Before getting the Central job, Sanders worked under coach Keith Stephens at Oak Park and then with Stephens at Southfield-Lathrup as his offensive coordinator.
Then there was a knock on the door of opportunity.
“I got a call from David Oclander, who was the (Central) principal then,” Sanders said. “We met and he told me what he was looking for. He knew of me, knew I was a Central grad, and he told me he wanted to turn things around.
“When I got here the team GPA was 1.9. The first day I called a meeting. I had all of the guys who wanted to play be there. When I gave that speech, I could tell they weren’t really happy. I was their third coach in three years, and I think they felt betrayed. They weren’t really interested. A number of them were looking at their phones, not paying attention. I told them here are my rules, my expectations and if you don’t like it you can leave. About half of them did. Fifteen stayed.”
It didn’t take long for Sanders to build upon those numbers. His association with Pop Warner and coaches in the area helped spread the word that expectations would rise.
In the meantime, Allen Academy closed following the 2015-16 school year and many of those students went to Central – including some athletes who had played on a Wildcats team that finished 5-4 in 2015.
Central didn’t have a freshmen or junior varsity team, but Sanders was able to gather 36 for the varsity. He has 32 this season.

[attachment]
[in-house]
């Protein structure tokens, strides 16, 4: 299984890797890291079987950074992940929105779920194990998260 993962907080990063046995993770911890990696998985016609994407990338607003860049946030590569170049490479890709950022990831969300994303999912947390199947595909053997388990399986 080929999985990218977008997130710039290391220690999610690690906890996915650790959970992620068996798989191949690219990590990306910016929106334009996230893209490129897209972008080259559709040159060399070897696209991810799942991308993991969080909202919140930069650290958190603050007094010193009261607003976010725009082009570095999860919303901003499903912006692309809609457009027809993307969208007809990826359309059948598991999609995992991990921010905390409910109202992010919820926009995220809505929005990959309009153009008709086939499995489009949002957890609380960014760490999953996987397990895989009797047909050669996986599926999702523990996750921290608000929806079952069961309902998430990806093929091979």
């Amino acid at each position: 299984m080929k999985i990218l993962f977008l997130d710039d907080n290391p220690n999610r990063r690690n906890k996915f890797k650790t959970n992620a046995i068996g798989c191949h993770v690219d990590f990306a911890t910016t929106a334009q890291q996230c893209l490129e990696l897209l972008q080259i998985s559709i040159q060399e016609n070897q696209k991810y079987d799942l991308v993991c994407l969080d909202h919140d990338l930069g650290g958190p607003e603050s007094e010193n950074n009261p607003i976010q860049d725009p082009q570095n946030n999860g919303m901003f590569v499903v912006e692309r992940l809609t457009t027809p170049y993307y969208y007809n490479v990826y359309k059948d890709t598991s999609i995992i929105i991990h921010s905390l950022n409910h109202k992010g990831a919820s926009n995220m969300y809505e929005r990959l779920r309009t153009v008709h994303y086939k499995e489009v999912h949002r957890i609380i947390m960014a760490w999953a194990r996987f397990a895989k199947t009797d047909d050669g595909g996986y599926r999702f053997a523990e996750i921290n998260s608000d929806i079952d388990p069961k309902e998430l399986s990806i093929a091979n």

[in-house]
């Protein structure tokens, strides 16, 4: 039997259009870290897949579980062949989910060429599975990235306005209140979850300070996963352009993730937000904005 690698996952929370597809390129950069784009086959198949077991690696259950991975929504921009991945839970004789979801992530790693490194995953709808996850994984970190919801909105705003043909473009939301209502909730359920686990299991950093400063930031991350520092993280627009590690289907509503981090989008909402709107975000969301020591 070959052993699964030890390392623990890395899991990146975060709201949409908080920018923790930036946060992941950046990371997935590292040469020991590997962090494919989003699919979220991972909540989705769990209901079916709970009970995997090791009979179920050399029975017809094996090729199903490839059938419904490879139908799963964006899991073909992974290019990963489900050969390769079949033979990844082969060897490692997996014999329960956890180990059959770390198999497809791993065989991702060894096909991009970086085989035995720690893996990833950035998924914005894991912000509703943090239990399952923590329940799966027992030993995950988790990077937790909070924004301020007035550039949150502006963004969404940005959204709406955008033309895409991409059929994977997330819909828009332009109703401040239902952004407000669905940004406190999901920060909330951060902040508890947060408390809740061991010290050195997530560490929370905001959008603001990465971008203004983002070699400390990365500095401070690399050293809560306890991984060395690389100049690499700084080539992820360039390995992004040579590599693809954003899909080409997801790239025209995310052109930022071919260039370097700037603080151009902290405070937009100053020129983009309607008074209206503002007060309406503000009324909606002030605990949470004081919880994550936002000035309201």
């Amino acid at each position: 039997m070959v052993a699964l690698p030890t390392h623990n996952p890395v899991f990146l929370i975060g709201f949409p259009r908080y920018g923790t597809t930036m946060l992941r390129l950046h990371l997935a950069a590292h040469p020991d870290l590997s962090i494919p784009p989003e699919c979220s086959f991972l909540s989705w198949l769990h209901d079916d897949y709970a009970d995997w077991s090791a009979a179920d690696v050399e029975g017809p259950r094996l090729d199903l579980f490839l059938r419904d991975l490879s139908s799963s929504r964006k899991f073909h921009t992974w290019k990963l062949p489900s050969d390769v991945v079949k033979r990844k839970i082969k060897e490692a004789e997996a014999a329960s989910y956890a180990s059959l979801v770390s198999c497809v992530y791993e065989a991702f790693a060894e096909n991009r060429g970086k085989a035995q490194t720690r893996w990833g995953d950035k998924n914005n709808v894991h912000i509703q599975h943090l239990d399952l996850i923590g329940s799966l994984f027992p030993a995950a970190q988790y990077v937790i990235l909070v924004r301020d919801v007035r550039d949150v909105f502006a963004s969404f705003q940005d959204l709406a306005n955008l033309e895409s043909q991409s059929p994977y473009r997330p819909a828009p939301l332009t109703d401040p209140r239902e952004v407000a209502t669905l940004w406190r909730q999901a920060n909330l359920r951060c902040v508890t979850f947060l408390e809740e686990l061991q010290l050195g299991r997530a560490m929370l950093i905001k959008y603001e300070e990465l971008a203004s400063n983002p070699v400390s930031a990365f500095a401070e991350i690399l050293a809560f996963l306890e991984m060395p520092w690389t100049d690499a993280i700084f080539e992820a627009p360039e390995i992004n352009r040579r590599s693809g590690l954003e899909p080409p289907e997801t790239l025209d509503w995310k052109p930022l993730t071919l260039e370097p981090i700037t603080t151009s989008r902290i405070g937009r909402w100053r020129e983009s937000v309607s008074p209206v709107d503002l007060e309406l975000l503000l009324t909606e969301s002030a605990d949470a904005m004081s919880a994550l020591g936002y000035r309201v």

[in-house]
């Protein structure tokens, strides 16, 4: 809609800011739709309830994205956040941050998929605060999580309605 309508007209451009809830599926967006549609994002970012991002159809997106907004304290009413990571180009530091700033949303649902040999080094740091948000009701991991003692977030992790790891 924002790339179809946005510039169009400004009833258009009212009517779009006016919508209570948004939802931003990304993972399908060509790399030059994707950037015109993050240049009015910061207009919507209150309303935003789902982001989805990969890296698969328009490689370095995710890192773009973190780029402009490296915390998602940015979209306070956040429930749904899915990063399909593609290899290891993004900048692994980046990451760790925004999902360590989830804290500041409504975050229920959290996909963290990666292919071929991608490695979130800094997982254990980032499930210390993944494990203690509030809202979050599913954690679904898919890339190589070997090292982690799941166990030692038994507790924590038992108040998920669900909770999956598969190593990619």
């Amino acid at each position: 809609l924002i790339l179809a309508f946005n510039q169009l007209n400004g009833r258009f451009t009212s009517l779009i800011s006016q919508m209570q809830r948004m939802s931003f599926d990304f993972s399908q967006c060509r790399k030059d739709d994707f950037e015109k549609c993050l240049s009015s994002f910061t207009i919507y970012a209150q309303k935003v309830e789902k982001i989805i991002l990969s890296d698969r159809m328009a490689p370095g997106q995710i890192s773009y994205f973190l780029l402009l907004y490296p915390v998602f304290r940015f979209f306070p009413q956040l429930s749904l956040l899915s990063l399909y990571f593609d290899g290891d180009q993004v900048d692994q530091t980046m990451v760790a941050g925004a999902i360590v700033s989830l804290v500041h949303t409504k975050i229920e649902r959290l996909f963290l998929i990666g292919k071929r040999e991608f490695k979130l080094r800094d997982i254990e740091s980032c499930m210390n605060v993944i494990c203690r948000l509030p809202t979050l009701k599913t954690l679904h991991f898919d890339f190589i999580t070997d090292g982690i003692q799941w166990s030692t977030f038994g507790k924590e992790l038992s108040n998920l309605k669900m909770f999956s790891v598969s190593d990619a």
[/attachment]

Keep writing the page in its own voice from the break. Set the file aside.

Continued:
“When I took the job I got phone calls from all over the place,” he said. “Coaches, former players, they all wanted to help. They’d do anything for me. I was well-respected, and the kids started to come. Instead of taking buses out of the neighborhood and going elsewhere, they stayed home. And they were good kids. I set some high expectations. Those that didn’t want to follow got shipped out.”
Sanders and Oclander saw eye-to-eye on many issues. The main objective was to instill discipline, and both came from a background where discipline was paramount: Sanders with the state police, Oclander as a retired lieutenant colonel in the U.S. Army.
Sanders looked to improve the quality of coaching his players were to receive in two ways. The first came during the offseason. He knew his players didn’t have the finances to go to camps, even if they were close by at places like Wayne State University. Instead, Sanders brought the college coaches to Central. Staffs from Northwood University, Eastern Michigan and Wayne State all came to Central to conduct a camp.